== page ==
Graduate student Barbara Siwula ’14 was scrolling through Mennonite College of Nursing faculty looking for someone to join her thesis committee when she landed on Janet Krejci, then interim provost and vice president for academic affairs.

Although Siwula didn’t know what a provost was, she was impressed with the former Mennonite dean’s experience in nursing leadership, Siwula’s topic. She sent her an email, waiting for a polite decline. But Krejci quickly accepted.

“I was thrilled to be asked,” she said. “Being in administration you don’t get enough opportunities to mentor students. Student contact is what energizes me. Working with a graduate student on research in an area I love is just a treat.”

In Krejci’s corner office in Hovey Hall, she turned to look out her window of campus. “I look at the students—that’s the joy of this, that’s why we’re all here.”

When Siwula told School of Communication Instructor Tom Lamonica, M.S.E. ’88, the provost would be serving on her committee, he asked if she knew what that meant.

She does now.

“One of the things that impresses me every single day here is that there is not that hierarchy with students and faculty. We’re here to learn from each other, and I see that everywhere I go on campus.”
—Janet Krejci

Krejci came to Illinois State University in 2009 after serving as associate dean and coordinator of graduate leadership programs at Marquette University in Milwaukee. As a Robert Wood Johnson Nurse Executive Fellow, Krejci participated in Leadership America, the preeminent national women’s development program. She has numerous publications and funded research grants in the areas of leadership, recruitment and retention, work climate, and workforce diversity in health care settings. In 2015 the interim tag was dropped from Krejci’s provost and vice president title, making her Illinois State’s chief academic administrator.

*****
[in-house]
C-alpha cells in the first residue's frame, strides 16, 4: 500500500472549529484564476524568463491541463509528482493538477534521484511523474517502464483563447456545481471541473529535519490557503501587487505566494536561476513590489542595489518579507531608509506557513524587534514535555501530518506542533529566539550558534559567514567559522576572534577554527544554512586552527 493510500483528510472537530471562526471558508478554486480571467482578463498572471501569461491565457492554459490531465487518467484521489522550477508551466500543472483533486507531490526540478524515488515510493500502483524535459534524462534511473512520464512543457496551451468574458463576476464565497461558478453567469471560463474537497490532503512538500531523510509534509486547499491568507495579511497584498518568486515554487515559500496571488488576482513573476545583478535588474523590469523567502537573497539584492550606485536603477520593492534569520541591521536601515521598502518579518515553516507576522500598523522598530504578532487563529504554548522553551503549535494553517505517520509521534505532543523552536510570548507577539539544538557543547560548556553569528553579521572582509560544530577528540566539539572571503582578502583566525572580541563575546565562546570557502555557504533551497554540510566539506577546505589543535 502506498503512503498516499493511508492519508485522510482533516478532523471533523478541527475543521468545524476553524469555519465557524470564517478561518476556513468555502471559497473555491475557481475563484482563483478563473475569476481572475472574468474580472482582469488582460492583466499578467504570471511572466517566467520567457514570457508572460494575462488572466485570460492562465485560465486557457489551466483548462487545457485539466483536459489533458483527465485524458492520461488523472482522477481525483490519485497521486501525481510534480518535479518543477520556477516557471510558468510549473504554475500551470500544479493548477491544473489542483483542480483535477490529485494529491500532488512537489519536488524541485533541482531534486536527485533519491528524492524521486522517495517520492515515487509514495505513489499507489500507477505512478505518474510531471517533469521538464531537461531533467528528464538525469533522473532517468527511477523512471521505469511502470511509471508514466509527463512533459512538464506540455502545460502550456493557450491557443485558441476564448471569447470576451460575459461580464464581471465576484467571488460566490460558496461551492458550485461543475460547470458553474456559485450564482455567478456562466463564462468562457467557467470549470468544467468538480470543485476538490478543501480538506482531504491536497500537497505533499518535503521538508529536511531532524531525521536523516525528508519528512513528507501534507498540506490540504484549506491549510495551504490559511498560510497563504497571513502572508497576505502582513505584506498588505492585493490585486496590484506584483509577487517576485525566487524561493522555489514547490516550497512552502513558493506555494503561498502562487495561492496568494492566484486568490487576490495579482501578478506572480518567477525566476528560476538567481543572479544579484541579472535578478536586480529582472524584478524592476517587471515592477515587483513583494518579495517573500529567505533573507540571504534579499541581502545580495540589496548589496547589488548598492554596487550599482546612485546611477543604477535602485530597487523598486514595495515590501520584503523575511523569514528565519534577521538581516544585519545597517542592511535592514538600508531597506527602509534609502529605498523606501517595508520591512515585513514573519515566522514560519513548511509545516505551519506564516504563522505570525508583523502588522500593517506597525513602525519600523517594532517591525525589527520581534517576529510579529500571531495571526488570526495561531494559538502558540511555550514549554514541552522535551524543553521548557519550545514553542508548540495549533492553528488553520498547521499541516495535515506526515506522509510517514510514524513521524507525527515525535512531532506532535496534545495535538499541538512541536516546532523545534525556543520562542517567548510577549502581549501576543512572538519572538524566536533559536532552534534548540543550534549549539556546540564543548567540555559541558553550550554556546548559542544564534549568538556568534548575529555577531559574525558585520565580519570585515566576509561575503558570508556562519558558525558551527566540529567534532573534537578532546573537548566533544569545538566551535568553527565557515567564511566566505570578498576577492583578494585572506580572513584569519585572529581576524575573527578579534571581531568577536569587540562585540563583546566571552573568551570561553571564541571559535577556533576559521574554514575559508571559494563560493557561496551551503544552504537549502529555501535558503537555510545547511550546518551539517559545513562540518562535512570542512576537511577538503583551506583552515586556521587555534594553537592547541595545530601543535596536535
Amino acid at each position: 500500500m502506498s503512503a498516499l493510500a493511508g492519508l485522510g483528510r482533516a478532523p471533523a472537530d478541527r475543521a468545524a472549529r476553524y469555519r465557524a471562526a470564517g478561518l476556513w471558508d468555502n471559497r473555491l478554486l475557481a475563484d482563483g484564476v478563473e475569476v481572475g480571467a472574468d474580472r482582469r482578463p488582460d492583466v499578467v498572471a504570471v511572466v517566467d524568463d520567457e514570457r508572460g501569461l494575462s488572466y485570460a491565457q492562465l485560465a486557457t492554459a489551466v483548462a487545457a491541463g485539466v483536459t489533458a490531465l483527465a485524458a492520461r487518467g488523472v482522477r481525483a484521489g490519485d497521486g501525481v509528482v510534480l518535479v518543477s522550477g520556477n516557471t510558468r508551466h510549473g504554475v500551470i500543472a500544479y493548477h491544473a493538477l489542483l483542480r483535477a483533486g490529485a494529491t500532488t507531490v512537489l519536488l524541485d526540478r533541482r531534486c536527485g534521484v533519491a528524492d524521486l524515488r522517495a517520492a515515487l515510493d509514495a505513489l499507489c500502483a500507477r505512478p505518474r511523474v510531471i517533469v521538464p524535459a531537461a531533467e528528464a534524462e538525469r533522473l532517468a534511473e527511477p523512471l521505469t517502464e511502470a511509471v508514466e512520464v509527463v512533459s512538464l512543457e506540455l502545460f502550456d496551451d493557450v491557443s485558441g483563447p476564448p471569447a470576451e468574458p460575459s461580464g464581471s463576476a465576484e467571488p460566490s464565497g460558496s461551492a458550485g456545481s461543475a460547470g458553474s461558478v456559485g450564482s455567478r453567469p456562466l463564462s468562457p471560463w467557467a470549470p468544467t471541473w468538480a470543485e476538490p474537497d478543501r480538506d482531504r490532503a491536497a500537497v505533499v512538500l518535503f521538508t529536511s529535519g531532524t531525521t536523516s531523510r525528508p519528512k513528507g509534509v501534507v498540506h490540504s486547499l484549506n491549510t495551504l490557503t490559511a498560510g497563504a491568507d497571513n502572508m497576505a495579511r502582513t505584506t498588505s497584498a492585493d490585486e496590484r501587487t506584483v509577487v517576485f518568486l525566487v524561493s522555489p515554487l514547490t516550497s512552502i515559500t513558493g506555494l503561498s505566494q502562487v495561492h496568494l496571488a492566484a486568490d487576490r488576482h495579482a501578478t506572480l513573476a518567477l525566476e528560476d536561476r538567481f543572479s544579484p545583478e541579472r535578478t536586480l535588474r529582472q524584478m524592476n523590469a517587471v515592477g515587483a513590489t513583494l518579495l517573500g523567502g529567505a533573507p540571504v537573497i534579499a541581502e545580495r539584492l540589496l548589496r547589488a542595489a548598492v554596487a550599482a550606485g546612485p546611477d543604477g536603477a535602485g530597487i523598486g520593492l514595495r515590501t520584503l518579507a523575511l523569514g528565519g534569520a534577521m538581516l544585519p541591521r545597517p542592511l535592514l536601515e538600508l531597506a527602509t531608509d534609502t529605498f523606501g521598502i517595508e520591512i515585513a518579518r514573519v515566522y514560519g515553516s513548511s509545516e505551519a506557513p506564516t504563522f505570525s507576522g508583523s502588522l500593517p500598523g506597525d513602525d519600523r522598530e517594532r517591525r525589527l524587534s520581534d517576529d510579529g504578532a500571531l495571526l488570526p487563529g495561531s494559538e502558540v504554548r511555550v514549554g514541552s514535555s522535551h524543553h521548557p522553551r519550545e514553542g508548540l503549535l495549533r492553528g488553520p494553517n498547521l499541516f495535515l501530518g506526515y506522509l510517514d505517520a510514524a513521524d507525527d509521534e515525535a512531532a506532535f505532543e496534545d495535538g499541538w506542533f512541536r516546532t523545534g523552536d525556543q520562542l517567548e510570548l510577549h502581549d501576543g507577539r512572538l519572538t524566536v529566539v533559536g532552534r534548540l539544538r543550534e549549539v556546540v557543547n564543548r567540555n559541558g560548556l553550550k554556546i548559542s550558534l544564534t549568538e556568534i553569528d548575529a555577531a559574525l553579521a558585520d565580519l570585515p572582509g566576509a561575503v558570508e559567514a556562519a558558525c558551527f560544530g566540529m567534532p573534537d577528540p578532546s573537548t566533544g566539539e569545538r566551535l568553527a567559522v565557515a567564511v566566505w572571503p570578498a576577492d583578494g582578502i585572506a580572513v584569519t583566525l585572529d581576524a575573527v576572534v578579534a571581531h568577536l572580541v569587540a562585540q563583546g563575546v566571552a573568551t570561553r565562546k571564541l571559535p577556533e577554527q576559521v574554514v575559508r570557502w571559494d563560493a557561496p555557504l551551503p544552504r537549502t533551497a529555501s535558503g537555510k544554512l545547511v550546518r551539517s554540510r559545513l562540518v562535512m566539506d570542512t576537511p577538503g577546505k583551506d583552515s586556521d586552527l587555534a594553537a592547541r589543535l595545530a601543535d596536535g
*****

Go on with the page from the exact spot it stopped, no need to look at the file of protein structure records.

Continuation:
Krejci helped Siwula narrow her topic from a broad analysis of nursing leadership skills and how to enhance them to “Analyzing the Leadership Skills of Nurses Through Mentoring Relationships.”

“It’s not uncommon for graduate students to get so excited about answering the questions, that they want to answer all the questions in the world,” Krejci said, smiling. “Part of this journey is to get good at the methods, in addition to answering the questions.”

Siwula is set to graduate with her master’s in communication in May and plans on working in the business side of health care. Rounding out her committee are School of Communication faculty Daniel Cochece Davis and Lance Lippert.

“I couldn’t do the research without any of the three of them,” Siwula said.

Over the past year, the provost has reviewed drafts, answered questions, and linked Siwula with critical contacts in the health care world.

“Knowing Janet has really opened doors for me,” Siwula said.

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The provost views students as future colleagues and also mentors a university scholar each year. She also sees that individualized attention given freely by other faculty.

“One of the things that impresses me every single day here is that there is not that hierarchy with students and faculty. We’re here to learn from each other, and I see that everywhere I go on campus. What energizes me is to see the passion faculty have for student success. It’s palpable.”

Having a mentor makes all the difference in whether a nurse will move into a leadership role, she said. “It’s always about stepping up, paying it forward, doing something for others. I could run down 15 people who opened doors for me and I didn’t even ask. When someone steps up and says, ‘I see something in you,’ you listen. That’s why I love this topic.”

Siwula’s research will be influential, her mentor told her.

“It will go on and influence other leaders of nursing. It will be published. It will be part of the conversation. You don’t know how many people that will affect. You may never know.”

Kate Arthur can be reached at